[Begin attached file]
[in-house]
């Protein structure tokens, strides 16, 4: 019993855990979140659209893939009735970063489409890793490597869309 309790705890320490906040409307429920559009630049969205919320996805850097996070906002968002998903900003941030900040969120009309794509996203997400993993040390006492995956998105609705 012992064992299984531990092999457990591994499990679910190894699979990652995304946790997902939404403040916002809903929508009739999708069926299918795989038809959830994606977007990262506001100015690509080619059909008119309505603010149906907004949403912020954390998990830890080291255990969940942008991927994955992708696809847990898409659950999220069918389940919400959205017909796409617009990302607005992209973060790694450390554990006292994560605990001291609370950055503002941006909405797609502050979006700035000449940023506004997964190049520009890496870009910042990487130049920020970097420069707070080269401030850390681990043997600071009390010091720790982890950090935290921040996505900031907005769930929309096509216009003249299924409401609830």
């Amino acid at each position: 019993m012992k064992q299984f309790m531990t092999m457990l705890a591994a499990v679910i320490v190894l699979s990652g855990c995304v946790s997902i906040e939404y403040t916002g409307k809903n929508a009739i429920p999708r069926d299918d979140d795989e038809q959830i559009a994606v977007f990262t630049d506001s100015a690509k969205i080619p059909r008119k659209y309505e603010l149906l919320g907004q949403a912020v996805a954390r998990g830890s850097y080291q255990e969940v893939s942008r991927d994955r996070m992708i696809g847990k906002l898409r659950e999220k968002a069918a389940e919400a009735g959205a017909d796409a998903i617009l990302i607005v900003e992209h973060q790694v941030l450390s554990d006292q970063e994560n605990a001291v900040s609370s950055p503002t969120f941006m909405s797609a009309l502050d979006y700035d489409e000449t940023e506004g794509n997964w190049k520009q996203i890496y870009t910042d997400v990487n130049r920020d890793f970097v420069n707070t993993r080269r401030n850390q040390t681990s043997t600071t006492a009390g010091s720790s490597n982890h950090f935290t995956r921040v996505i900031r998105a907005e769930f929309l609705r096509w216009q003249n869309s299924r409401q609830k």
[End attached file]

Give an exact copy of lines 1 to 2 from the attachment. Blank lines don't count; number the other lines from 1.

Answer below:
[in-house]
């Protein structure tokens, strides 16, 4: 019993855990979140659209893939009735970063489409890793490597869309 309790705890320490906040409307429920559009630049969205919320996805850097996070906002968002998903900003941030900040969120009309794509996203997400993993040390006492995956998105609705 012992064992299984531990092999457990591994499990679910190894699979990652995304946790997902939404403040916002809903929508009739999708069926299918795989038809959830994606977007990262506001100015690509080619059909008119309505603010149906907004949403912020954390998990830890080291255990969940942008991927994955992708696809847990898409659950999220069918389940919400959205017909796409617009990302607005992209973060790694450390554990006292994560605990001291609370950055503002941006909405797609502050979006700035000449940023506004997964190049520009890496870009910042990487130049920020970097420069707070080269401030850390681990043997600071009390010091720790982890950090935290921040996505900031907005769930929309096509216009003249299924409401609830």